27 May 2004
Where did the inspiration for your thesis come from? How did you come to design what you ended up
A central inspiration for my thesis, which is about audio-tactile interactions, is my background in cognitive
psychology. What brought me to this field is an interest in human cognition and in how technological products
can really be suited for people: designed for how we sense, perceive, think and feel. I am not only talking
about being suited for how our system works, but also really building on our capacities, on what we are good at.
That way, products can feel natural not because they are simple but because they are smart. Another inspiration
was my love for music and sound; I always wanted to work with sound in some way and this project was a great
opportunity. Last summer I did an internship in London. I would ride the tube every day and watch people. It
was amazing to see the extent to which mobile devices are present in people's life. Many people on the tube
listen to music with headphones and at the same time play around with their mobile phones.
So how did that lead to what you made?
I wondered whether mobile devices can use sound in more interesting ways. After all, we deal with these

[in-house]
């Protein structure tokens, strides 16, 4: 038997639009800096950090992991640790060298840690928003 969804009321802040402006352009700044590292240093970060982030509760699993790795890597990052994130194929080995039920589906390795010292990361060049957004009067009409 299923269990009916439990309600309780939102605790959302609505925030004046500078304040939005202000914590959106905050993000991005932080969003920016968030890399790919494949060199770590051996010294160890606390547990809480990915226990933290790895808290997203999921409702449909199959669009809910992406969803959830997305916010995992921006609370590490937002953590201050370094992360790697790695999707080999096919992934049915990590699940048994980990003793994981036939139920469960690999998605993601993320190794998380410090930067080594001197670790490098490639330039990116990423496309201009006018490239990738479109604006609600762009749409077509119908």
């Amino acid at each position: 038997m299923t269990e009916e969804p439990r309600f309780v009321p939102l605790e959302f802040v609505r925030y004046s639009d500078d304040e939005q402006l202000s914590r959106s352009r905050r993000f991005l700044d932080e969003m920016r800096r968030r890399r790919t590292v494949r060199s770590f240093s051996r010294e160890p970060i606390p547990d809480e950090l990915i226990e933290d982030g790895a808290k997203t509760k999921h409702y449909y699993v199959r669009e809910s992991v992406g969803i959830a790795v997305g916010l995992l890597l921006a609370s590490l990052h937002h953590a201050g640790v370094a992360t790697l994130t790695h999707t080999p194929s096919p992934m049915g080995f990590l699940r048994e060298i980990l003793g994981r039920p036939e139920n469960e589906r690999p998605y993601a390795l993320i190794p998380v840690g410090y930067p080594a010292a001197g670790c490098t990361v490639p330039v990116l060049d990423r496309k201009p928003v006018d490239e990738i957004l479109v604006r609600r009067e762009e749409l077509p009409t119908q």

devices all the time. People are constantly writing text messages and becoming really skilled at it. Together
with my advisors, Michael Kieslinger and Jan-Christoph Zoels, we asked: could that kind of
interaction be richer than a set of buttons that you poke? Could a mobile device be like a musical instrument
that you really learn to play? We wanted to see if sound and touch could be used with digital objects to create
something that feels real in the material sense. When you use a pencil, it is a certain experience: a certain
touch, visual, sound that create its 'pencilness'. We wanted to try to achieve this quality with digital
objects. Mobile devices seemed a good test case because they are complex, carried on the body, involve hands
When you start playing with sound, chances are that you end up with a game. So the sound has to be very
meaningful to the task or the activity to get around that.
You know, sound is being used in amazing ways in many design contexts. Games are one example; people also
design amazing new musical instruments. I wanted to try to bring the same energy into the daily tasks that
millions of people do with mobile devices. The main project for my thesis therefore is 'SonicTexting', a
system for writing with gestures and sound. I started from the task - writing on a digital device - and
investigated what that really meant and how one could "sonify" that. I discovered a gestural language called
'Quikwriting' that was developed at NYU for writing on PDAs. I created a version of that gestural language and
developed a sound layer and a physical device for it. Together it becomes an auditory-tactile system for
Just as fast as they would write with a keyboard?
My motivation was to make SonicTexting something enjoyable, not necessarily something super-efficient. I was